Two Screen Viewing and Social Relationships. Exploring the invisible backchannel of TV viewing

Johns, Mark D. (2012) Two Screen Viewing and Social Relationships. Exploring the invisible backchannel of TV viewing. In: Proceedings Cultural Attitudes Towards Communication and Technology 2012. Murdoch University, Murdoch, pp. 333-343.

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Use of social networks to create a real-time backchannel of
communication among viewers of television programs has been documented, and has been termed “two-screen viewing,” with one screen devoted to the program being watched, and a second screen (usually a laptop, tablet, or cell/mobile
phone) devoted to maintaining the backchannel. Prior research has examined twoscreen viewing through content analysis of social media posts. However, little has been done to explore the way in which two screen viewing qualitatively changes the viewing experience, or to understand how this behavior contributes to the construction or maintenance of social relationships. Couch (1992) noted that social interaction require a shared focus, a social objective, and congruent functional identities. The first screen program provides the shared focus. Using online interviews, this small pilot project seeks to discover whether social objectives and congruent functional identities are established through two-screen viewing. That is, the study explores how one might go about determining whether this communication actually contributes to social relationships or serves some other, asocial purpose. The present study is a small pilot project only. Preliminary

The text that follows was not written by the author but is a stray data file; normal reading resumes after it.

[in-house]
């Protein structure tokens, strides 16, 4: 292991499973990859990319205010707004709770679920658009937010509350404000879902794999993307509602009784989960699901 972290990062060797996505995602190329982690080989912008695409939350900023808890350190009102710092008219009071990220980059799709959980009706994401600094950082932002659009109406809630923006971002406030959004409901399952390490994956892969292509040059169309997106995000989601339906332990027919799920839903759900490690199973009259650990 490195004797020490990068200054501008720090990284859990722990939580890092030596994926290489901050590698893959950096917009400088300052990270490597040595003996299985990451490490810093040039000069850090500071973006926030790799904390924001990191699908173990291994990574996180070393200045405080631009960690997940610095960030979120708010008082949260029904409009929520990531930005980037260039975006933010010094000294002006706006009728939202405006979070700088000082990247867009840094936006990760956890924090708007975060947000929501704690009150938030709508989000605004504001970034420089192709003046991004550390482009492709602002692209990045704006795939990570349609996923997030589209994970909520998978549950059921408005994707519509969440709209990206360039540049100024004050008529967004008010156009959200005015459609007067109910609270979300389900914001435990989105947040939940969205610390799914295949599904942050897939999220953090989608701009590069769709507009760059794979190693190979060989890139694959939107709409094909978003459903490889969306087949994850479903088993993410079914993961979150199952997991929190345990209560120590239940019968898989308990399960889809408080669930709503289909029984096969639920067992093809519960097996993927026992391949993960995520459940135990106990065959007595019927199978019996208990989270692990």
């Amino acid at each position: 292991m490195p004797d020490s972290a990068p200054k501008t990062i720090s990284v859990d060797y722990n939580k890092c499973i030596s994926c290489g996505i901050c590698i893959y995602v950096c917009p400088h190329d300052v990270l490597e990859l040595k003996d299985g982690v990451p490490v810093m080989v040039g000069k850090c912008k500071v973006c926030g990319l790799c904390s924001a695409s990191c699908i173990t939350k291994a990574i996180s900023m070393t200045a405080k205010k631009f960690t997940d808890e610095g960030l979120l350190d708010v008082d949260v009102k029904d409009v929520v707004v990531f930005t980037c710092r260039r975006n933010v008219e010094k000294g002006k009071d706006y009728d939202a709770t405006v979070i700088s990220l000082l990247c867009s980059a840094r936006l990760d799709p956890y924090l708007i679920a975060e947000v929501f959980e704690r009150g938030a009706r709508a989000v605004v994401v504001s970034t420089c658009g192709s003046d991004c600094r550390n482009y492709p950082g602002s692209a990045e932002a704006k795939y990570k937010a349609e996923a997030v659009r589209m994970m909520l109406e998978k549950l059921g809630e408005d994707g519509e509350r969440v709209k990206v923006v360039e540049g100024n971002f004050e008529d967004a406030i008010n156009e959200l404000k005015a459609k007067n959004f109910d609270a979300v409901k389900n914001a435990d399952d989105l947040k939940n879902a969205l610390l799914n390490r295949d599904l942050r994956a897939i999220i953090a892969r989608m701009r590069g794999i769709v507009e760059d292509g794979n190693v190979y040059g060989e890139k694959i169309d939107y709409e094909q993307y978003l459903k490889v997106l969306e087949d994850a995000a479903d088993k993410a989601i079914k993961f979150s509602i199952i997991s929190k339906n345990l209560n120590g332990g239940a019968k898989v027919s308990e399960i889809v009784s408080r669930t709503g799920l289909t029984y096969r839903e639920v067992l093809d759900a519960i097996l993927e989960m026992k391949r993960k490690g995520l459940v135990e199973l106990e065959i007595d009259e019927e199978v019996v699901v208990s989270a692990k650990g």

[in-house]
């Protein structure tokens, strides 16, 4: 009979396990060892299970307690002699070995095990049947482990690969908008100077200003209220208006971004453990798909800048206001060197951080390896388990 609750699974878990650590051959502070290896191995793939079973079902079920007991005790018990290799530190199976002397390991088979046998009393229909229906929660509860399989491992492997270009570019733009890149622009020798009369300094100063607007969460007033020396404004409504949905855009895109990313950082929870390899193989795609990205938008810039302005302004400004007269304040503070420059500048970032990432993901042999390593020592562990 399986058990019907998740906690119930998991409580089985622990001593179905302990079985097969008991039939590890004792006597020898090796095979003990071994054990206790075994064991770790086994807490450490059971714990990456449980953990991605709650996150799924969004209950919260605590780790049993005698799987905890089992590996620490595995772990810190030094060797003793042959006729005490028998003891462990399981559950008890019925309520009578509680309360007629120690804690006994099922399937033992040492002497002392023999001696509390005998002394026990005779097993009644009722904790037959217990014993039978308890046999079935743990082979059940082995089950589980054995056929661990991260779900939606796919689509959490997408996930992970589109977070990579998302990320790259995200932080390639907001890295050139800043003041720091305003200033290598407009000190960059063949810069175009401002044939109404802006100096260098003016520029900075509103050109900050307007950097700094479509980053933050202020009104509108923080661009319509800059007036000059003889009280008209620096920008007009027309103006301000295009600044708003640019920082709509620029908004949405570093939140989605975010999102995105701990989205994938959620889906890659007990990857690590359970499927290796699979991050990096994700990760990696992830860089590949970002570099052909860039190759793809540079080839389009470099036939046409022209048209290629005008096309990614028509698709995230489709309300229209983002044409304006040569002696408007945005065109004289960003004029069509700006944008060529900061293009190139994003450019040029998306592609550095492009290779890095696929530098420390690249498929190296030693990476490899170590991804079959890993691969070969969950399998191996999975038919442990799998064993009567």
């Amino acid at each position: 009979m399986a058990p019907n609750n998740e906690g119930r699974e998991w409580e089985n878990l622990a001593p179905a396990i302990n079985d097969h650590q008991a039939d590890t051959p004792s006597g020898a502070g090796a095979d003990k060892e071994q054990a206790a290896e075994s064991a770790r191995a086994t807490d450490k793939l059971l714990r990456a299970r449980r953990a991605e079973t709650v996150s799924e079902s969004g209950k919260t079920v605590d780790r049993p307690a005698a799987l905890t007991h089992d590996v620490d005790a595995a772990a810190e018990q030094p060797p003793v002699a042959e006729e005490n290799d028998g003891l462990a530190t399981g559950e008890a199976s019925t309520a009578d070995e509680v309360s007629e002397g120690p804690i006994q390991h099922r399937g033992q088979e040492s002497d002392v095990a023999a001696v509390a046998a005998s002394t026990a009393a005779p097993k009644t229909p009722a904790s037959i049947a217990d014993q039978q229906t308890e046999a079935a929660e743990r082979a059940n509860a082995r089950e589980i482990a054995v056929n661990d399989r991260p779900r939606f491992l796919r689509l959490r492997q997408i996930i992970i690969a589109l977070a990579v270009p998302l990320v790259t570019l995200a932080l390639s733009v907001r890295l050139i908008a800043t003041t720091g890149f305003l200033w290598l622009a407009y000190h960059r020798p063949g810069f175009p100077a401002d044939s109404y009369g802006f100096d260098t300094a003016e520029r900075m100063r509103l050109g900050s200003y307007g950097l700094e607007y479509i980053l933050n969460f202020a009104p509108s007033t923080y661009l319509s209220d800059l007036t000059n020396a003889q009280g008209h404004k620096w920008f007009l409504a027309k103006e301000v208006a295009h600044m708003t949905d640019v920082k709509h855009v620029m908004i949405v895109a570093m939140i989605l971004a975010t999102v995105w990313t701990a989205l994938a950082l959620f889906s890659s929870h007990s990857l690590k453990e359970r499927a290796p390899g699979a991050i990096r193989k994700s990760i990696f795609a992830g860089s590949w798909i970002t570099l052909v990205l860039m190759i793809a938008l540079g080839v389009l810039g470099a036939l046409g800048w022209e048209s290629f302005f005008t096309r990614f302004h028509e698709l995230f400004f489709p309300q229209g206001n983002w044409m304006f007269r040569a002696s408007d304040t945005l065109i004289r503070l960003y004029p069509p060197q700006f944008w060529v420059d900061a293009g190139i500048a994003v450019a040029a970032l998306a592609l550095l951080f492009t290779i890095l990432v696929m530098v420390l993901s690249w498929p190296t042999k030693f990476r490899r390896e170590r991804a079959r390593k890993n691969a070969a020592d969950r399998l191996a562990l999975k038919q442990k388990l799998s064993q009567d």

data suggest that there are two types of two-screen viewing defined by different degrees of visible and invisible online practice.

Item Type: Book Section
Subjects: Cultural Attitudes Towards Communication and Technology, Proceedings > CATaC Conference 2012
Depositing User: sandra subito
Date Deposited: 06 Dec 2020 15:44
Last Modified: 06 Dec 2020 15:44

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